1. Where is your favorite spot on campus?
Library Walk, there is so much energy, it makes me long to be a student again.

2. If you could only eat one meal for the rest of your life, what would it be?
Chocolate croissants and espresso. Don’t judge!

3. What is the most interesting thing about you that we wouldn’t learn from your resume alone (or that most people don’t know)?
I was the bassist in a punk rock band in my 20s. Glad astrophysics worked out.

4. What was your dream job growing up?
Astronaut, which got me hooked on physics and astronomy.

5. What is your fondest memory from college?
My summer research projects. So much to explore!

6. Knowing what you know now, what advice would you give your 18-year-old self?
Always make time to help others along the way.

7. Who has made the biggest impact on your life? Why?
Two of my high school math teachers in rural Kentucky, who happened to be brothers. They created new math classes to keep me challenged and are largely responsible for preparing me for college. I will always be grateful for their extraordinary efforts.

8. If you could have the answer to any question, what would that question be?
What’s the right question to ask?

9. Tell us something about you that is nontraditional.
Where to start…

10. How do you want to be remembered?
For discovering something new about this amazing universe, and enabling the next generation to discover even more.

Chancellor’s Associates Chair V: Marta Kutas

Susan Golden

Marta Kutas came to UC San Diego as a postdoctoral research neuroscientist in 1978, later joining in its infancy the Department of Cognitive Science, which was one of the first in the world. As director of the Center for Research in Language, she runs the Kutas Cognitive Electrophysiology Lab, which studies how the mind-brain processes language and meaning. She conducted some of the first neurolinguistics studies resulting in the  discovery of the N400 brain wave with Steven Hillyard. An immigrant from Hungary who fled the Hungarian Revolution, Marta sees the Chancellor’s Associates Endowed Chair V as an opportunity to be a role model, especially for women, so that they can see that it’s possible for them to do it too.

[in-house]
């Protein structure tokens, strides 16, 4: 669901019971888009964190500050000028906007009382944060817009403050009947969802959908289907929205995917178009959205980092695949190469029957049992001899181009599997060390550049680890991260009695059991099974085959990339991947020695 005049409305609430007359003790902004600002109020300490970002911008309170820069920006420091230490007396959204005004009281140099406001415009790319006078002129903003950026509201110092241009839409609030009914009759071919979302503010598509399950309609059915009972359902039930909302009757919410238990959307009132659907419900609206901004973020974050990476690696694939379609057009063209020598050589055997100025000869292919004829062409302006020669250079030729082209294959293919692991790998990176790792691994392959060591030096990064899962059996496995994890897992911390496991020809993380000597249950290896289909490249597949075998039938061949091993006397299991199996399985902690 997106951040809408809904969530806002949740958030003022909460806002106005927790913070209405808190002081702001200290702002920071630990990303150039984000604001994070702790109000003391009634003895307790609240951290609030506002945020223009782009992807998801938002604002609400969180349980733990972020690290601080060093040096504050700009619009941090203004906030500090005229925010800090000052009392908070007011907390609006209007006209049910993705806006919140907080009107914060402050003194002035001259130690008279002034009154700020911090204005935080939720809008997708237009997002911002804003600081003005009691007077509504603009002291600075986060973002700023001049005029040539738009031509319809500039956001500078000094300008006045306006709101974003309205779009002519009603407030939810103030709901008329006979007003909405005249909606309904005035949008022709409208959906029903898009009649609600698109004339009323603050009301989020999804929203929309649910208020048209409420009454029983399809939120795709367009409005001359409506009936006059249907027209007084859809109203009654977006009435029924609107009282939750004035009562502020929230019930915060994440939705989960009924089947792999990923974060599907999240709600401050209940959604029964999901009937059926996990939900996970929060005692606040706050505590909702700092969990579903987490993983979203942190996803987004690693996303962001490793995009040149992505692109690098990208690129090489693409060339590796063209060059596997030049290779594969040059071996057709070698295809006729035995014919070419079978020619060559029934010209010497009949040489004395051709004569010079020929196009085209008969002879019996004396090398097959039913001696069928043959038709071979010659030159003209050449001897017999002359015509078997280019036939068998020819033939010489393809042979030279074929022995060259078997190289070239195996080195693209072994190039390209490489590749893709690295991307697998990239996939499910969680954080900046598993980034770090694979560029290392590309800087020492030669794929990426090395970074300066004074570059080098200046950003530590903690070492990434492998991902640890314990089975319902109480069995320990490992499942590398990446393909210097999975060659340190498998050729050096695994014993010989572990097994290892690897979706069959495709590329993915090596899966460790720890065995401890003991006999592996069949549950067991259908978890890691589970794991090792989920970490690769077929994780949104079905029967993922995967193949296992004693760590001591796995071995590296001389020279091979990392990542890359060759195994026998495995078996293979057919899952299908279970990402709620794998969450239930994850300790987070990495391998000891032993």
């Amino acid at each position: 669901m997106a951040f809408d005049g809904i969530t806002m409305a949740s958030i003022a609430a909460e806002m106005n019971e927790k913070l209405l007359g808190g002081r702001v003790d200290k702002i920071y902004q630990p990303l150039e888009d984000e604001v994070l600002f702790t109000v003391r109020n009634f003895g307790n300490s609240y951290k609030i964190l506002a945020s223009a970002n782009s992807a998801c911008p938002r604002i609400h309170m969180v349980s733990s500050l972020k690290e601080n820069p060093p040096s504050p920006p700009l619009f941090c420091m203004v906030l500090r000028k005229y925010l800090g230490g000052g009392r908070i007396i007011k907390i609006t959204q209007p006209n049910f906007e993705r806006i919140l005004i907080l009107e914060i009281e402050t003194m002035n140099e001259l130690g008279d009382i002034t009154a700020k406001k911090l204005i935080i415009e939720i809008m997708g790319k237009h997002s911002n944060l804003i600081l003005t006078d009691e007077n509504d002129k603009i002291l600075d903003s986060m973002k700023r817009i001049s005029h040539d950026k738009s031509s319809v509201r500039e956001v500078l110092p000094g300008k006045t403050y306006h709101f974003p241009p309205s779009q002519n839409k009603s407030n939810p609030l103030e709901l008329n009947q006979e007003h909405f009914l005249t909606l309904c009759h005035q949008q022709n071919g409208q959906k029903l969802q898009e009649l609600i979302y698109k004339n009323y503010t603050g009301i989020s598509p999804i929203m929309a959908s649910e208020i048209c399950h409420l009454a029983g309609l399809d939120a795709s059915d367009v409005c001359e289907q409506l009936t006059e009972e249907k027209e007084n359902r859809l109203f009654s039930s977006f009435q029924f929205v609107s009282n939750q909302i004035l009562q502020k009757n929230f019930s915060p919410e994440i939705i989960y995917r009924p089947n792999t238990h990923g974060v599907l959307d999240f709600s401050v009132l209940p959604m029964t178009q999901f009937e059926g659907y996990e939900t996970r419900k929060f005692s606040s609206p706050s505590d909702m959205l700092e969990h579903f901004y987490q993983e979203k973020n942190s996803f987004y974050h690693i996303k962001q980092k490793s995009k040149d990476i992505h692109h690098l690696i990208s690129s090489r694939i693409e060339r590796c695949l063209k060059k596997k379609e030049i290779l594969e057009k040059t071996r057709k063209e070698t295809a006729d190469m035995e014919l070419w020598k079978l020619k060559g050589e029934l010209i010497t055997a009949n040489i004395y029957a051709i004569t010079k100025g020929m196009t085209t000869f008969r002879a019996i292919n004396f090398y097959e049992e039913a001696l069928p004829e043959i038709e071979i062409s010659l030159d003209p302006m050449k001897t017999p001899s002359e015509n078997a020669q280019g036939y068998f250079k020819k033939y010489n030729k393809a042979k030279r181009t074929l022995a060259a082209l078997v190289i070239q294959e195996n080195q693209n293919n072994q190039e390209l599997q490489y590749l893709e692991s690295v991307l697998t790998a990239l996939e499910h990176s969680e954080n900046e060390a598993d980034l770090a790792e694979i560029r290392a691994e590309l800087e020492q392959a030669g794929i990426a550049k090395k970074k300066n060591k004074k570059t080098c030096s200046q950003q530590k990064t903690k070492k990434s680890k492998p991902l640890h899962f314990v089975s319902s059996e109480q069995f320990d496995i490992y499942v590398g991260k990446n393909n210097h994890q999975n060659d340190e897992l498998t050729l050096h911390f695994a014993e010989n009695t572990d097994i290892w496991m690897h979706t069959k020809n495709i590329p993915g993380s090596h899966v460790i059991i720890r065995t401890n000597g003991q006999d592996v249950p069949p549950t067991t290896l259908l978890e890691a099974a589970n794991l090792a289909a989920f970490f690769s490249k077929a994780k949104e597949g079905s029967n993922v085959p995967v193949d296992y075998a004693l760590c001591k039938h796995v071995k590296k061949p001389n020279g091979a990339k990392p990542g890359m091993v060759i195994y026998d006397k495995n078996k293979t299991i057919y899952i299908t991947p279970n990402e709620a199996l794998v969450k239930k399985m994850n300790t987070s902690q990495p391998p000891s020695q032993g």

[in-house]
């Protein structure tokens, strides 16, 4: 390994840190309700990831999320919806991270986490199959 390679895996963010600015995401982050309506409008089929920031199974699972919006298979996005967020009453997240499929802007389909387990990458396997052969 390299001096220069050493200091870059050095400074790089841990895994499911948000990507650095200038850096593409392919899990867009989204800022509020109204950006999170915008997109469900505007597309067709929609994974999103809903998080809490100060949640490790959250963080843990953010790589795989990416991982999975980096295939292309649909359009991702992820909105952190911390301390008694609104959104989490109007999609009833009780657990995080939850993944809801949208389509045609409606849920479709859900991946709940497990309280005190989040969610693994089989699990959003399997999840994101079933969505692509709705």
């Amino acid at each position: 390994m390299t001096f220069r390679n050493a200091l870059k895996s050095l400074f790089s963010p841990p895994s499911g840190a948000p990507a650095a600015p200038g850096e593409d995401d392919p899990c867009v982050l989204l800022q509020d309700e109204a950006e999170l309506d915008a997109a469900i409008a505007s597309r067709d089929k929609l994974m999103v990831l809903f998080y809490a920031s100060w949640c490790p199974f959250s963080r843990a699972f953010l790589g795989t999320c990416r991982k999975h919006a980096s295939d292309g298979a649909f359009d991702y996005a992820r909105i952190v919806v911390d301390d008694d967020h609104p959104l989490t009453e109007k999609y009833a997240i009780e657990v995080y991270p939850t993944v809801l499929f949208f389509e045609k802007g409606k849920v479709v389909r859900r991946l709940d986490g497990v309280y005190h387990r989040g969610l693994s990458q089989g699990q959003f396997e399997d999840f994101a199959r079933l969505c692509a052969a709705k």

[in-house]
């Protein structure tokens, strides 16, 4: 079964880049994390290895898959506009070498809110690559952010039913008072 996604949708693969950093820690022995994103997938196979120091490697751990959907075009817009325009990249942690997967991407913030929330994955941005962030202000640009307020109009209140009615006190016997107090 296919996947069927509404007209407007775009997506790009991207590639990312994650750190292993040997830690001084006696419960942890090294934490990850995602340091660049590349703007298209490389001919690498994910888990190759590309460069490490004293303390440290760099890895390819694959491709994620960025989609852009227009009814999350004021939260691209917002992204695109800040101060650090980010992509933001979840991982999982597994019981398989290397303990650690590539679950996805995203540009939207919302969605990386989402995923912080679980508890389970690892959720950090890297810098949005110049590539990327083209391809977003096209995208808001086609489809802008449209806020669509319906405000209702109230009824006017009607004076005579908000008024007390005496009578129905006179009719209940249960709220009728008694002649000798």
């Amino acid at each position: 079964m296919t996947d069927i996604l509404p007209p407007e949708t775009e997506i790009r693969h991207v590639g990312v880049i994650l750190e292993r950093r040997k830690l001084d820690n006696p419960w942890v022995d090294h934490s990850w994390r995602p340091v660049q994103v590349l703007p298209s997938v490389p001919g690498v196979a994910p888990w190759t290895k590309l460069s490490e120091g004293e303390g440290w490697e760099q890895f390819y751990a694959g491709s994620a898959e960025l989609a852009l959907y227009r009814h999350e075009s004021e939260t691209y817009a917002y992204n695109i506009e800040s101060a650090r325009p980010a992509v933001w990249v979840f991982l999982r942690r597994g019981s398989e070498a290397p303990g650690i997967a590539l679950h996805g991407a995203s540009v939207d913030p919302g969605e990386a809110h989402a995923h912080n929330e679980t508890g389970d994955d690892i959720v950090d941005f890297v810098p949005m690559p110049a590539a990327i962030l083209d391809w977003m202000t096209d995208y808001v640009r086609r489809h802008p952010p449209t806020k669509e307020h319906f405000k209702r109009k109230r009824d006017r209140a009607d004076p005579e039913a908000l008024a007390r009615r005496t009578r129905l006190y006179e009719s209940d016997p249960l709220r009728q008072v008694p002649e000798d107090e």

1. Where is your favorite spot on campus?
The talking tree among the trees behind the student health center.  The tree and its environs are beautiful. The idea is creative.  Some of the words (e.g. Obama) are highly inspirational and make me feel hopeful

2. If you could only eat one meal for the rest of your life, what would it be?
Depends on whether I want a short, medium, or long life (longest possible).  What is more important: taste, health/nutritional value, texture? How long would the meal last? Who is making the meal? Am I eating alone or with others? How is it being paid for?

This seems like a deceptively easy question, and yet if you take it seriously then all the factors (and more) would interact.

An automatic answer: lecho (hungarian pepper-tomato stew) with scrambled in eggs, fresh bread with hard crust, watermelon

3. What is the most interesting thing about you that we wouldn’t learn from your resume alone (or that most people don’t know)?